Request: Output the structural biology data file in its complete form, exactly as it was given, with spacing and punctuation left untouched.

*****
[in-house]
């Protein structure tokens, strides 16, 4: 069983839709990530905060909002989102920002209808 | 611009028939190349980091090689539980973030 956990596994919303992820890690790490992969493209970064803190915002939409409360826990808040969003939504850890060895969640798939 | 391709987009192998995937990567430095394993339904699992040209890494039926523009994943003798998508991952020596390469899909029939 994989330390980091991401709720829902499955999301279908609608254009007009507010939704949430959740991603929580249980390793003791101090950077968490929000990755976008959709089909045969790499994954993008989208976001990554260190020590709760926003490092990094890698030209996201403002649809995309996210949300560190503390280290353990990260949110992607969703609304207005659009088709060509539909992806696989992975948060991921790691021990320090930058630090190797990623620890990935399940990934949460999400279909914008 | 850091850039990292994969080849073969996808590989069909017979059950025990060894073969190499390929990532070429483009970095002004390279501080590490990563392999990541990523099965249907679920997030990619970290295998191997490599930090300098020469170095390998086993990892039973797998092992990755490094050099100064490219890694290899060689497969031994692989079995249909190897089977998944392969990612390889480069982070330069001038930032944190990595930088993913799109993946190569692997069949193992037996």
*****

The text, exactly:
[in-house]
């Protein structure tokens, strides 16, 4: 069983839709990530905060909002989102920002209808 | 611009028939190349980091090689539980973030 956990596994919303992820890690790490992969493209970064803190915002939409409360826990808040969003939504850890060895969640798939 | 391709987009192998995937990567430095394993339904699992040209890494039926523009994943003798998508991952020596390469899909029939 994989330390980091991401709720829902499955999301279908609608254009007009507010939704949430959740991603929580249980390793003791101090950077968490929000990755976008959709089909045969790499994954993008989208976001990554260190020590709760926003490092990094890698030209996201403002649809995309996210949300560190503390280290353990990260949110992607969703609304207005659009088709060509539909992806696989992975948060991921790691021990320090930058630090190797990623620890990935399940990934949460999400279909914008 | 850091850039990292994969080849073969996808590989069909017979059950025990060894073969190499390929990532070429483009970095002004390279501080590490990563392999990541990523099965249907679920997030990619970290295998191997490599930090300098020469170095390998086993990892039973797998092992990755490094050099100064490219890694290899060689497969031994692989079995249909190897089977998944392969990612390889480069982070330069001038930032944190990595930088993913799109993946190569692997069949193992037996």